This causes a lot of energy and this makes working for those who grew up in a less nurturing environment (not only as a baby but throughout childhood and teenie years) sometimes extremely difficult. It may not even show like that though, because being punished for acting out; this could be as normal as crying, being, angry or frustrated, – made it feel that the parts of oneself that feel or are not ideal to what a parent or other caretaker might have had expected, are unworthy of showing or being (basically feeling one can’t be sad or frustrated at work, home or anywhere). As a result, one could work in a permanent dissociated stage (detached from any feeling, working like a machine). One could also show up in the work personality, that lasts around a work day and present themselves as the best employee, while in a fact the mind beyond that look could feel much different; feeling that one is mistreated, feeling like one is not valued, feeling like one is unworthy, everyone else sucks, the jobs suck, everyone is evil, feeling like one just wants to run away, because one’s’ feelings don’t matter. Chaos breaks out, when finally out of the office, at home, anywhere.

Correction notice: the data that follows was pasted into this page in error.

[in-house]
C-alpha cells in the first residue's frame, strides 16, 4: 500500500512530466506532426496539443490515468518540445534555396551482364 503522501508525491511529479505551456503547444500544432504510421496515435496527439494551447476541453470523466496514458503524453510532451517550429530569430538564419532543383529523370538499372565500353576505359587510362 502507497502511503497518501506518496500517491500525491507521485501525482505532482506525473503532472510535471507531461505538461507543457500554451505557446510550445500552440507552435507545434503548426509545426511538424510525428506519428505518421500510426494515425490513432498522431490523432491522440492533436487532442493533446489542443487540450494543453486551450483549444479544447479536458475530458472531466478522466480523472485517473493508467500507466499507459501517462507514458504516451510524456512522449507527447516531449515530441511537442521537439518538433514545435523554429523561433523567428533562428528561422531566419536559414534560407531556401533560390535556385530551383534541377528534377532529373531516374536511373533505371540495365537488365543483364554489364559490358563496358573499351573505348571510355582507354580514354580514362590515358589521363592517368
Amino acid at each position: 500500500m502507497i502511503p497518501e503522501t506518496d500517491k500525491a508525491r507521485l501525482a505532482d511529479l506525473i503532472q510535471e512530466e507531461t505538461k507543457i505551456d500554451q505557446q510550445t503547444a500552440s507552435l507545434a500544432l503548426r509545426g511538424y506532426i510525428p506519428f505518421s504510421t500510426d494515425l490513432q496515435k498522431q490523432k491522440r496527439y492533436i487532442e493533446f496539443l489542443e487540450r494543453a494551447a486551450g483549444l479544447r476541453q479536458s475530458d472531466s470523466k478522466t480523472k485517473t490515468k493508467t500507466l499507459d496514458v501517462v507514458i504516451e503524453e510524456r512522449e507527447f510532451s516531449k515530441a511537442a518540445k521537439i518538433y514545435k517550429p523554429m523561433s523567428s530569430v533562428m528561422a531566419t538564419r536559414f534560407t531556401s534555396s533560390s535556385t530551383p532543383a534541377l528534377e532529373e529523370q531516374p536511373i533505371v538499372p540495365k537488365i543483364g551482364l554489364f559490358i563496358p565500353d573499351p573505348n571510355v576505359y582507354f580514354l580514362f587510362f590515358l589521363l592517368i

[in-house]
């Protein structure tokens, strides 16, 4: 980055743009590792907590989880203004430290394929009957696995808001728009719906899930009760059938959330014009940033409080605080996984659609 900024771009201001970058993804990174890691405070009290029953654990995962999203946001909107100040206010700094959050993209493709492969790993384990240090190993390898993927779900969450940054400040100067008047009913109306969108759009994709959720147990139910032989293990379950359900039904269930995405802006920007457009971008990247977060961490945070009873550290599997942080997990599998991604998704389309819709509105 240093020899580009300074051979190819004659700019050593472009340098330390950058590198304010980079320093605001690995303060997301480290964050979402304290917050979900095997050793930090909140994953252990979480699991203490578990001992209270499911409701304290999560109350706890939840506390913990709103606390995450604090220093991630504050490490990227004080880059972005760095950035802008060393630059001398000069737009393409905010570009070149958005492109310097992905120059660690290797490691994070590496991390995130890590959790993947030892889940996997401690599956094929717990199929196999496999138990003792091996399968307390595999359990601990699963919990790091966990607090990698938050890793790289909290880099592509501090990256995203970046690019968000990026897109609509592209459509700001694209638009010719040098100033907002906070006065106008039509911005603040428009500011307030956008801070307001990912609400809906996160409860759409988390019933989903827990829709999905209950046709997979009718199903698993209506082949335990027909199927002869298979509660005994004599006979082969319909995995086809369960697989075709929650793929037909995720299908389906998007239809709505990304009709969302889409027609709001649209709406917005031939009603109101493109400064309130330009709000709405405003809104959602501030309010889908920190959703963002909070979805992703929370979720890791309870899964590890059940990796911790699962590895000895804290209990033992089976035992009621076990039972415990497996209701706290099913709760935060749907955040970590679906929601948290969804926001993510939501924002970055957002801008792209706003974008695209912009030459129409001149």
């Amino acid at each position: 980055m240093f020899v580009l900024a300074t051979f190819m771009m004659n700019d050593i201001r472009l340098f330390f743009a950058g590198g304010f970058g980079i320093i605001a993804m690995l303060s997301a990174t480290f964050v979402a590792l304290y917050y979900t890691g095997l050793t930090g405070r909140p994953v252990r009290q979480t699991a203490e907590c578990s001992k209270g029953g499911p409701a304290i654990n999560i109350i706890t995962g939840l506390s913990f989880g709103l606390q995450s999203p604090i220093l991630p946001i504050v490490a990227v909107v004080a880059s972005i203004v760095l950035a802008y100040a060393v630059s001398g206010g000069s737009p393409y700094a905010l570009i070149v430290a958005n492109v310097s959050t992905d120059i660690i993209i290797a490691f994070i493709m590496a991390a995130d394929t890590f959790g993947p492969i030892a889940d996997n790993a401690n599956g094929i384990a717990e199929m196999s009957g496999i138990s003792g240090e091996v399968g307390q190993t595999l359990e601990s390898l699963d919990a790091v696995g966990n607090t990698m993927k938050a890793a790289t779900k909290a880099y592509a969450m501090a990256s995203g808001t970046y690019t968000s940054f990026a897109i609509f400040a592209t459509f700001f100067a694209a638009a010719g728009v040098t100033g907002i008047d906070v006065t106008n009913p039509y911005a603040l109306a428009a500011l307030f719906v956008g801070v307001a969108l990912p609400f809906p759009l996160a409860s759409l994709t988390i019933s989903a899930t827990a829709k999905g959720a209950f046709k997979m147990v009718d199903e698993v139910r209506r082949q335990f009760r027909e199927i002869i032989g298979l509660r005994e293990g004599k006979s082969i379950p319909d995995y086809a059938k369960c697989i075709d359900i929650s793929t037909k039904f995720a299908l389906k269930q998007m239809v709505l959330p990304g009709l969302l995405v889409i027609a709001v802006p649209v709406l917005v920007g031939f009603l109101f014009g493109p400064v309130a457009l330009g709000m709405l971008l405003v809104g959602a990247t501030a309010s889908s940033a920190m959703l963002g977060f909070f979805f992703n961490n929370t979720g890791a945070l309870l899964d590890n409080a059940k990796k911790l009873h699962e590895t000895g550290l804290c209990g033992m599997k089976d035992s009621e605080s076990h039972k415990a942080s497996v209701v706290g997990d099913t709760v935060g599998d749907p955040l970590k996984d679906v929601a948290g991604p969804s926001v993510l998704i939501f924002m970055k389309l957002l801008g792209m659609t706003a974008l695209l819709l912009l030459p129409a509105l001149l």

Working like that is difficult and it becomes even more difficult if certain work policies or mental health programs are conflict avoidant too, so that someone having grown up in an avoidant or punishable home, has to keep up that mask or let’s say work identity. It can be like “ we are trying to avoid conflict here, by being more positive in team-work.” Urges big No Go and a sign for a lack of a supportive mental health environment, because it is indeed conflict or the ability to have different opinions, or to show different emotions so that working with a sort of “dysregulation” or an identity that works at home and at work, works.